The G7 group of leading economies laid out a new framework for battling the hacking of financial institutions Tuesday as a new threat using the SWIFT interbank network emerged.
Reacting to a rise in hacking incidents that have robbed banks of everything from client databases to hundreds of millions of dollars, the G7 group issued a set of principles for banks to implement cybersecurity programs.
“The recent incident involving the SWIFT network and other cyberattacks really underscore the imperative for robust cyber security throughout the global financial sector,” said US Treasury Deputy Secretary Sarah Bloom Raskin.
“These threats have not destabilized the financial sector but they threaten to destabilize it,” she said.
Raskin is co-chair of the Cyber Expert Group of the G7 — the United States, Canada, France, Germany, Italy, Japan, and the United Kingdom.
The two-page “Fundamental Elements of Cybersecurity” outlines the building blocks of an effective risk-based bank program to defend itself and the broader financial system from cyber threats.
The guidelines are aimed at public and private sector financial institution board members and top management to use for shaping and assessing their company’s cyber strategy.
The stunning theft earlier this year of $81 million from Bangladesh’s central bank drew attention to the vulnerabilities of financial sector institutions to cyber threats, especially those using the SWIFT worldwide network for interbank transfers.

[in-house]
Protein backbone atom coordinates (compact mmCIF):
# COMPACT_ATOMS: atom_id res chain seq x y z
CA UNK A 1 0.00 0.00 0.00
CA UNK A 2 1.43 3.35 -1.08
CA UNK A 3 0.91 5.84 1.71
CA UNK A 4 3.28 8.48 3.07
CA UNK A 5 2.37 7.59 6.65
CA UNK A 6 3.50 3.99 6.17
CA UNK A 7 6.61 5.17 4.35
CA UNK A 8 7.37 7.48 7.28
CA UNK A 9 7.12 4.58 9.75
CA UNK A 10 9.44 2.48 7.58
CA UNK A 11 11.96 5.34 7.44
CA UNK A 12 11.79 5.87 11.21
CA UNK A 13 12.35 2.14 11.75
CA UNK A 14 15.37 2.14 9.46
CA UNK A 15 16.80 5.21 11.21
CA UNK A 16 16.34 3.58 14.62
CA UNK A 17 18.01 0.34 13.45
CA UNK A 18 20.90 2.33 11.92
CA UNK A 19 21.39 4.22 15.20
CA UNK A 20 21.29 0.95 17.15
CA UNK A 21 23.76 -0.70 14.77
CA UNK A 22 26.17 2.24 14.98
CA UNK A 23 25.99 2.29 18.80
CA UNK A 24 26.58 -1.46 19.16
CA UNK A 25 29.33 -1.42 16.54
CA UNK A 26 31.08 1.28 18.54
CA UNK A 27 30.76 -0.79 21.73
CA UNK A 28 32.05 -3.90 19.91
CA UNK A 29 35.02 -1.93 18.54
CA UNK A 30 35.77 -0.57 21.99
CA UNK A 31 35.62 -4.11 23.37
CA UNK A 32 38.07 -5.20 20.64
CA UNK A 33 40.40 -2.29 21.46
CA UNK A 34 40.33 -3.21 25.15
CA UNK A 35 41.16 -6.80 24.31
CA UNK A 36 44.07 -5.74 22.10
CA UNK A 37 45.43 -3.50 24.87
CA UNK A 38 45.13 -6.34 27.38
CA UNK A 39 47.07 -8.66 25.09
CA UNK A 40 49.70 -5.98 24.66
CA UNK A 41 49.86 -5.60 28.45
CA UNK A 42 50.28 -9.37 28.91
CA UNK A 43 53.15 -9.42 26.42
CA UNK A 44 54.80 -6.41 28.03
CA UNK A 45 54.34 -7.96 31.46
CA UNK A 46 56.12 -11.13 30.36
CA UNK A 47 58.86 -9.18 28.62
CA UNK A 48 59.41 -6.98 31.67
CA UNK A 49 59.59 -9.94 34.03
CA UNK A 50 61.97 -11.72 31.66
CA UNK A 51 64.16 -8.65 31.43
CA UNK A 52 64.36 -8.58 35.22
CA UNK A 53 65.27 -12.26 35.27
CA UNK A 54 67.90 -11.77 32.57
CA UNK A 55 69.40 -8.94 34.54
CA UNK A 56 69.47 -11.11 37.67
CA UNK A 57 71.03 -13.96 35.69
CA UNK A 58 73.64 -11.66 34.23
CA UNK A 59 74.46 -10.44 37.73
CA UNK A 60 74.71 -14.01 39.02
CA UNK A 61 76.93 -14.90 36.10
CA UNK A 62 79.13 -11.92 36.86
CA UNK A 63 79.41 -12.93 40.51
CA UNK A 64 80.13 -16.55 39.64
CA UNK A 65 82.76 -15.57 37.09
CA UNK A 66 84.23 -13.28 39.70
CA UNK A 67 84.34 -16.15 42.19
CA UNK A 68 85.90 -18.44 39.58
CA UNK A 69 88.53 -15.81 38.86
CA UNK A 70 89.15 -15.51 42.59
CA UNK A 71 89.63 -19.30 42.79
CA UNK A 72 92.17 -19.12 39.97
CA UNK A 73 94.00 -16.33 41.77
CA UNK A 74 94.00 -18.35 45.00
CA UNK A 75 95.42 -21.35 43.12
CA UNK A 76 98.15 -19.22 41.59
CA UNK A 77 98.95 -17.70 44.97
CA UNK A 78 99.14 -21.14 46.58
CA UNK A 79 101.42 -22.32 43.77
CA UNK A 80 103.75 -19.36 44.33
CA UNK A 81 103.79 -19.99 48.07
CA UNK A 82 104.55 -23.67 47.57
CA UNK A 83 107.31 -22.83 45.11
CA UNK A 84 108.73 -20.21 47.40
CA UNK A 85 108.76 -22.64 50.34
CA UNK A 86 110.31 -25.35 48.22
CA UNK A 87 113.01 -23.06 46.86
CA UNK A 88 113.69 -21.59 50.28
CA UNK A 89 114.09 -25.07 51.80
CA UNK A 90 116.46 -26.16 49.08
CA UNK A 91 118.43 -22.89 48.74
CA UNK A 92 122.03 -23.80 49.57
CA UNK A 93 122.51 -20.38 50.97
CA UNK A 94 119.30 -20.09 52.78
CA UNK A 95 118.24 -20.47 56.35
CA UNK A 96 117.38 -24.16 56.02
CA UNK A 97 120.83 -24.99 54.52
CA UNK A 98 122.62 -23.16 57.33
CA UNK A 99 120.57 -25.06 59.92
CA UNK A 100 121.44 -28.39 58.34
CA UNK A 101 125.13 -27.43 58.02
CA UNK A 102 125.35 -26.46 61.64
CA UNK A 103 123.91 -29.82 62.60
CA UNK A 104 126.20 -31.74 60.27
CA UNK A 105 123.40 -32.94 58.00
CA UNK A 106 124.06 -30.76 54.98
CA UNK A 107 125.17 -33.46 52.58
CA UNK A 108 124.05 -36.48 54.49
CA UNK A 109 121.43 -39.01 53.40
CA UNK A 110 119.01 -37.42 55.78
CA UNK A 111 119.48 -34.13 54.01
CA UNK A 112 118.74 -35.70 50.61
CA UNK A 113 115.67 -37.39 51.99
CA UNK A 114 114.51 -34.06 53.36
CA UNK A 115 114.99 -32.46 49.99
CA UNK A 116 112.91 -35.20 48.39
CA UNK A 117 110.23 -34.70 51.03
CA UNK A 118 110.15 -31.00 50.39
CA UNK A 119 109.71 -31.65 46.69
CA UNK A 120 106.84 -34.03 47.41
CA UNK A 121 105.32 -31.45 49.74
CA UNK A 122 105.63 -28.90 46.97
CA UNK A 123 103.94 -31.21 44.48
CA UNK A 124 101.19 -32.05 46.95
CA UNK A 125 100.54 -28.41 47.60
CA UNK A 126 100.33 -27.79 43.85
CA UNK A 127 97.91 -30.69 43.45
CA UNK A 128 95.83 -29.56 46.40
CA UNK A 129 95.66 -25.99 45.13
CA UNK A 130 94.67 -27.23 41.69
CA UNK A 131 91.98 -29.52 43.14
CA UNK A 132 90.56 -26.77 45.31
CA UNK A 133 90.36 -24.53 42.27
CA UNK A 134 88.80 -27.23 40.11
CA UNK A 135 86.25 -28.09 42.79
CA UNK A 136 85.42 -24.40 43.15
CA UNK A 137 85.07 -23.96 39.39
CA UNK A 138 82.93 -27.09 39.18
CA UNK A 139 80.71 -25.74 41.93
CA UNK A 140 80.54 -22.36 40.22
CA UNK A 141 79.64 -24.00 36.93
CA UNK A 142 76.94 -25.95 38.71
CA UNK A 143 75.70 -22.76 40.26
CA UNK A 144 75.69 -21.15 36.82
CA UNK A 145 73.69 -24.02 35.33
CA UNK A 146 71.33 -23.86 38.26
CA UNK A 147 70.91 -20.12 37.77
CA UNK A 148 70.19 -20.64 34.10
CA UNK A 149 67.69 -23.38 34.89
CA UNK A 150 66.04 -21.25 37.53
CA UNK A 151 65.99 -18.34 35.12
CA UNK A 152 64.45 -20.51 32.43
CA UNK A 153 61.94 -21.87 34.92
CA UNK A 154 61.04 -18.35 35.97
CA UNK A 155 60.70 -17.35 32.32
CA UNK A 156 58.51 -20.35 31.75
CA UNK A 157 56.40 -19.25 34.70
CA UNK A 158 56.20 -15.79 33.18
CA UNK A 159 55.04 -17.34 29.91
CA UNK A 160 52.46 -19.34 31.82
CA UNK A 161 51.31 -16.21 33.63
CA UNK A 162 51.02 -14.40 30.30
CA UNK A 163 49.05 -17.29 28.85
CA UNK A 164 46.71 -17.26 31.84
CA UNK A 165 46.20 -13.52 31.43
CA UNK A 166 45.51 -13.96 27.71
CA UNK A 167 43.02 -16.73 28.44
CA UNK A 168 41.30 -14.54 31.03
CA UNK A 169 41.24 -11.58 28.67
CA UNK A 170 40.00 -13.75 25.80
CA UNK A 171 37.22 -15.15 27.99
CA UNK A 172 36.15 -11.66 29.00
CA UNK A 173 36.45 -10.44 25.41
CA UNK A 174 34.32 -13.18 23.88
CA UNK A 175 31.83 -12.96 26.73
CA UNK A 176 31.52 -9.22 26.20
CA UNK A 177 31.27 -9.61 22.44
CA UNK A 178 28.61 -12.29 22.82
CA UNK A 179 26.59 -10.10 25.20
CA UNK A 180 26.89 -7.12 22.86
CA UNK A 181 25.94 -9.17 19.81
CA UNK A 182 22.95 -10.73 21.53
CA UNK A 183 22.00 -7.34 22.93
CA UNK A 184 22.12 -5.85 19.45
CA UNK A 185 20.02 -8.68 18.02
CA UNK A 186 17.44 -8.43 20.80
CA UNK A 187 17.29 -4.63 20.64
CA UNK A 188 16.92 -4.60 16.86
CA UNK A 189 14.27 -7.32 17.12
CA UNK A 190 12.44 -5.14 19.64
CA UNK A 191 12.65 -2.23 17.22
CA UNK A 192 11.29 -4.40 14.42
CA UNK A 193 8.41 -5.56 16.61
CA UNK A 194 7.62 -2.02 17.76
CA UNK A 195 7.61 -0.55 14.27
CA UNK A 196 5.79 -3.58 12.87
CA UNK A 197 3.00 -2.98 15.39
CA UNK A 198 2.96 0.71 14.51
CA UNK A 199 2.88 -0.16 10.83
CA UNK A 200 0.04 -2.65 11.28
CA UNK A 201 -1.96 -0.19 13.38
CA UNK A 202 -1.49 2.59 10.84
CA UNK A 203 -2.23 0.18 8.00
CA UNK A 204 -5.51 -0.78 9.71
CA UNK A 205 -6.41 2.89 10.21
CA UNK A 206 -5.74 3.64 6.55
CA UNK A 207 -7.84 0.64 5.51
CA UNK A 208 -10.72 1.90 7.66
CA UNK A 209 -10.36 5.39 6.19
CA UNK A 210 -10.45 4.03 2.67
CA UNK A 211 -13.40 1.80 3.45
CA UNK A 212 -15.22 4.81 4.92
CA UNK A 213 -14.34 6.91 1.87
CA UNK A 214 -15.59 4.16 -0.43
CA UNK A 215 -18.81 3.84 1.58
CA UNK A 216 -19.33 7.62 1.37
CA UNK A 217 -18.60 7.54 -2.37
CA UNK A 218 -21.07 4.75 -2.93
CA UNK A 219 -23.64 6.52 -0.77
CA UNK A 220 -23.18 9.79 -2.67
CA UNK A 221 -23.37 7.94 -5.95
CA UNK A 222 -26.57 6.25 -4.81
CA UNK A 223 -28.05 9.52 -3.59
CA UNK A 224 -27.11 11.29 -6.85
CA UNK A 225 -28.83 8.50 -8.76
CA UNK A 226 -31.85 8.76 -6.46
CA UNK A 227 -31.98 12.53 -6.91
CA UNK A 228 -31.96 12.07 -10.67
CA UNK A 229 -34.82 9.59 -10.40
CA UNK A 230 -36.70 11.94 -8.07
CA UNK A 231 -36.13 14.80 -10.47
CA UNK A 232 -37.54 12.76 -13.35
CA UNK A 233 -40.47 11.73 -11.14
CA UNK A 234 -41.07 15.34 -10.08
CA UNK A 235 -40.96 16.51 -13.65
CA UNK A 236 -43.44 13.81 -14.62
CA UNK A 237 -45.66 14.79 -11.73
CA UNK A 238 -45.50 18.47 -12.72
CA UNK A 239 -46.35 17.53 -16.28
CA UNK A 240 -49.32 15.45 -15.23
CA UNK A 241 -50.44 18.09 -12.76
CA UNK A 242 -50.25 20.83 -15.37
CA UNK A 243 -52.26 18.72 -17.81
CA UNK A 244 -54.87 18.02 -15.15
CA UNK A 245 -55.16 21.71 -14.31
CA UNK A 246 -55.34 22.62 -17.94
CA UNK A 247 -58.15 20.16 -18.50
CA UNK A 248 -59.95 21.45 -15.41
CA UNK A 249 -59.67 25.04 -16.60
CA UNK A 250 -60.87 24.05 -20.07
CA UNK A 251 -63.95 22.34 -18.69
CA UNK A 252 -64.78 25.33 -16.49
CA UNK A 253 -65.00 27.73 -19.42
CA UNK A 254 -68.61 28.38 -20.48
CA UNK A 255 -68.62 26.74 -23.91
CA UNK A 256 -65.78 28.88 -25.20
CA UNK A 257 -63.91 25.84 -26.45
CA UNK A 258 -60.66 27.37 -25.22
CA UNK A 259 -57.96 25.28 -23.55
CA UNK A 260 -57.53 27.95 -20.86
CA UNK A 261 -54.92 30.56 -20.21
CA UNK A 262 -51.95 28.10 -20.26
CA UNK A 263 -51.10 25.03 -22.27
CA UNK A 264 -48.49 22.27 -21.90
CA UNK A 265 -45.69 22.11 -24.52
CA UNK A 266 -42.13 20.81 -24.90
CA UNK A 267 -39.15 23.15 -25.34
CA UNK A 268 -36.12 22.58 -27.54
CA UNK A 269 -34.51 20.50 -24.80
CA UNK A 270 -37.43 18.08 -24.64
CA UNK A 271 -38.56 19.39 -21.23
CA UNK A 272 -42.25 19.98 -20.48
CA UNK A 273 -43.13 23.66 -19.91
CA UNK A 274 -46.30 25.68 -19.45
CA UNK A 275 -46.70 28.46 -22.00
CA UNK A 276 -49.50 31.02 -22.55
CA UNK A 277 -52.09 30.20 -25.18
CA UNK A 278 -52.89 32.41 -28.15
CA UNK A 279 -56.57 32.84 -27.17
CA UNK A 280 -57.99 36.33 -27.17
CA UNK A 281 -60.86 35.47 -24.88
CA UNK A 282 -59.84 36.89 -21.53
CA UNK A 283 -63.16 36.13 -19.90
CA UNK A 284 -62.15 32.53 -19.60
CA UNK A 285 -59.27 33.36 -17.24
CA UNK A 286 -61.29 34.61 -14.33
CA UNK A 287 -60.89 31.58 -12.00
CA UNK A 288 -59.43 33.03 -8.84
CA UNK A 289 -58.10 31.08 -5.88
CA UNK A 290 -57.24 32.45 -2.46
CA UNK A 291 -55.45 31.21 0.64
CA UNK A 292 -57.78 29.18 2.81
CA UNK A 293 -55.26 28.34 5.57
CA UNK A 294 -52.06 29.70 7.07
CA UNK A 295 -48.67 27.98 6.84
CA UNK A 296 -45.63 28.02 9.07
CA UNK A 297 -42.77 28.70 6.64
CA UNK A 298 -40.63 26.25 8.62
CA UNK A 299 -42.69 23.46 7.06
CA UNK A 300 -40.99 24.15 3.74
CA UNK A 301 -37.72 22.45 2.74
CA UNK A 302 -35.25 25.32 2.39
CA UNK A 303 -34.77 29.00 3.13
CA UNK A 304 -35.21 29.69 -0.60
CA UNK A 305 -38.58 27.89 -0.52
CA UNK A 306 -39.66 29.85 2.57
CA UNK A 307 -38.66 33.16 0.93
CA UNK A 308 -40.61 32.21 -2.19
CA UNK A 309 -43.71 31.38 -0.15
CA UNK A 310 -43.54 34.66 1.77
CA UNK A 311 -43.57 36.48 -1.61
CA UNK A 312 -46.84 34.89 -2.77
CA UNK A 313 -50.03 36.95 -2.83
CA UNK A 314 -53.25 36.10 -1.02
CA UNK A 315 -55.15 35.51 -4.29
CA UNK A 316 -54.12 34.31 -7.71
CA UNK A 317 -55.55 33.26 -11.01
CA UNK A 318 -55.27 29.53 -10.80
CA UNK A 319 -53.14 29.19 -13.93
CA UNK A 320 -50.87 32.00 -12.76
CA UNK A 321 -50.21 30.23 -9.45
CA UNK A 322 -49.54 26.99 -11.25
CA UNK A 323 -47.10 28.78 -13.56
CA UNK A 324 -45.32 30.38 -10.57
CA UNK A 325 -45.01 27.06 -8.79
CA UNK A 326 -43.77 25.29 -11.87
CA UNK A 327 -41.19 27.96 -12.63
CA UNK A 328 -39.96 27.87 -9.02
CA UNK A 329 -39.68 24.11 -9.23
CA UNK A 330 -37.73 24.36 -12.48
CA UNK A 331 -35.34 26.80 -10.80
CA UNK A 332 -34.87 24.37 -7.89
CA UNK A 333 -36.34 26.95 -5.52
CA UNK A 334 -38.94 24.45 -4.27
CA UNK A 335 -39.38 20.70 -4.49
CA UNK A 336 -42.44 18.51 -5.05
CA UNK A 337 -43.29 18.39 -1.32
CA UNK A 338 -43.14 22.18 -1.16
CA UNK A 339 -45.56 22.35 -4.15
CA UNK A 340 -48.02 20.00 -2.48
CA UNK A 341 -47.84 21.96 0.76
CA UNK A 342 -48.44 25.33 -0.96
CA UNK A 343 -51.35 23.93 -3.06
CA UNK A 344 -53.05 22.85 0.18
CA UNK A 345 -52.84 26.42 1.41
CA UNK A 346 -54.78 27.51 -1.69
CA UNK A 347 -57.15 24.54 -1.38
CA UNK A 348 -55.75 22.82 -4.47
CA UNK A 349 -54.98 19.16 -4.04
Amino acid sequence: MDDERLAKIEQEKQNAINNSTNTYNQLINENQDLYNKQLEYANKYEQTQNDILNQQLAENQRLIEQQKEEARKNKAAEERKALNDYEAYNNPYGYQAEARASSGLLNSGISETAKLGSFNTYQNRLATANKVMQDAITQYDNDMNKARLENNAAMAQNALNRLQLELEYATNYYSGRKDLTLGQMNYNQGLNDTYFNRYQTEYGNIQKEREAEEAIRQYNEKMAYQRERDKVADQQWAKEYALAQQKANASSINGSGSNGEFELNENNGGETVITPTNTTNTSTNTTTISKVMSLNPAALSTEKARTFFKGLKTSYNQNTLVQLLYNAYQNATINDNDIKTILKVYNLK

After the Bangladesh heist, SWIFT said the incident was “not a single occurrence, but part of a wider and highly adaptive campaign targeting banks.”
That has elevated the alarm levels in the world’s leading finance ministers and central bank chiefs.
“The challenge with cyber security is that the threat vectors can be difficult to discern and are constantly morphing in search of financial sector vulnerabilities,” said Raskin.
That issue was underscored Tuesday when computer security group Symantec issued a warning over a new malware threat to financial organizations called “Odinaff“.
Odinaff has been deployed widely around the world since January 2016 in attacks that “appear to be extremely focused on organizations operating in the banking, securities, trading, and payroll sectors,” it said.
Symantec said the Odinaff attackers make use of some of the infrastructure used by some earlier attacks tapping the SWIFT network known as Carbanak. Yet another group, known as Lazarus, is believed behind the Bangladesh threat.
“These attacks require a large amount of hands on involvement” with “a heavy investment in the coordination, development, deployment, and operation” of the tools used to break into the targets’ systems, Symantec said.